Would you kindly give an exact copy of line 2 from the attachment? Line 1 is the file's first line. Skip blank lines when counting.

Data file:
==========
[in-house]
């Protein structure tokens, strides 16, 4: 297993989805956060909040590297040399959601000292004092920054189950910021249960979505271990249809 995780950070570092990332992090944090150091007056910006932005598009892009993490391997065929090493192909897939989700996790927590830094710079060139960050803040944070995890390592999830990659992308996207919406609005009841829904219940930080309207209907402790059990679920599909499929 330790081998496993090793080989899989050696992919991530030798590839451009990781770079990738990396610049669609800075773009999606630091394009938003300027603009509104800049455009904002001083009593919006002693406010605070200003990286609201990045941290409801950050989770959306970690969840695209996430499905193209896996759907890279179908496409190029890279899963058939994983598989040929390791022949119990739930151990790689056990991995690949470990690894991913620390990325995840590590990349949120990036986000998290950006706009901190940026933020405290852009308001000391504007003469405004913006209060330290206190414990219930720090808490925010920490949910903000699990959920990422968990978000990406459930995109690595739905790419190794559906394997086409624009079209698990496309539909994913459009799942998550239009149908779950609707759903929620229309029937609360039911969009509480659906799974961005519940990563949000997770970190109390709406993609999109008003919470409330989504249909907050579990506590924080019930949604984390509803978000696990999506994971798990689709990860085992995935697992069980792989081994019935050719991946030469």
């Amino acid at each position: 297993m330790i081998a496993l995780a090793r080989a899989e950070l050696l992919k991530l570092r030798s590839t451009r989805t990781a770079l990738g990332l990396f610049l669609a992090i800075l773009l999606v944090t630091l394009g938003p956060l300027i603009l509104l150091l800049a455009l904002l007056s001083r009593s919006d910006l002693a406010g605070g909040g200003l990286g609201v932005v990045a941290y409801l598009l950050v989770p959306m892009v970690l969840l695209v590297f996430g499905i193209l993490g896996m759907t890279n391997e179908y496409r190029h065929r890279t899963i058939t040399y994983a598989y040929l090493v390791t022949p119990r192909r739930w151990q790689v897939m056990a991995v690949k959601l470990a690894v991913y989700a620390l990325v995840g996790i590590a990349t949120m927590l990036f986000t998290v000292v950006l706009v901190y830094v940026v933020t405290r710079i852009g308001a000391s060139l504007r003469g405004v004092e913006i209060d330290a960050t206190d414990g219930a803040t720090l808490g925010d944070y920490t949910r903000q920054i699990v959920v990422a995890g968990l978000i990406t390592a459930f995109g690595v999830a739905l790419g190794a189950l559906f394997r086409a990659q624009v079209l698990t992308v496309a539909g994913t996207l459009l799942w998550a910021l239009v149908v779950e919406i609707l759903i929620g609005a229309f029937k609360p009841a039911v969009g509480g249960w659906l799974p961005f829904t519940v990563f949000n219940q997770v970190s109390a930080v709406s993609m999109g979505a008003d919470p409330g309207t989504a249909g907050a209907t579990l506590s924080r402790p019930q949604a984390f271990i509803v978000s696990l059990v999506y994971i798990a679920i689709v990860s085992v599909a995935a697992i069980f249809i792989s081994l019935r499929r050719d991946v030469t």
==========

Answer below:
């Protein structure tokens, strides 16, 4: 297993989805956060909040590297040399959601000292004092920054189950910021249960979505271990249809 995780950070570092990332992090944090150091007056910006932005598009892009993490391997065929090493192909897939989700996790927590830094710079060139960050803040944070995890390592999830990659992308996207919406609005009841829904219940930080309207209907402790059990679920599909499929 330790081998496993090793080989899989050696992919991530030798590839451009990781770079990738990396610049669609800075773009999606630091394009938003300027603009509104800049455009904002001083009593919006002693406010605070200003990286609201990045941290409801950050989770959306970690969840695209996430499905193209896996759907890279179908496409190029890279899963058939994983598989040929390791022949119990739930151990790689056990991995690949470990690894991913620390990325995840590590990349949120990036986000998290950006706009901190940026933020405290852009308001000391504007003469405004913006209060330290206190414990219930720090808490925010920490949910903000699990959920990422968990978000990406459930995109690595739905790419190794559906394997086409624009079209698990496309539909994913459009799942998550239009149908779950609707759903929620229309029937609360039911969009509480659906799974961005519940990563949000997770970190109390709406993609999109008003919470409330989504249909907050579990506590924080019930949604984390509803978000696990999506994971798990689709990860085992995935697992069980792989081994019935050719991946030469």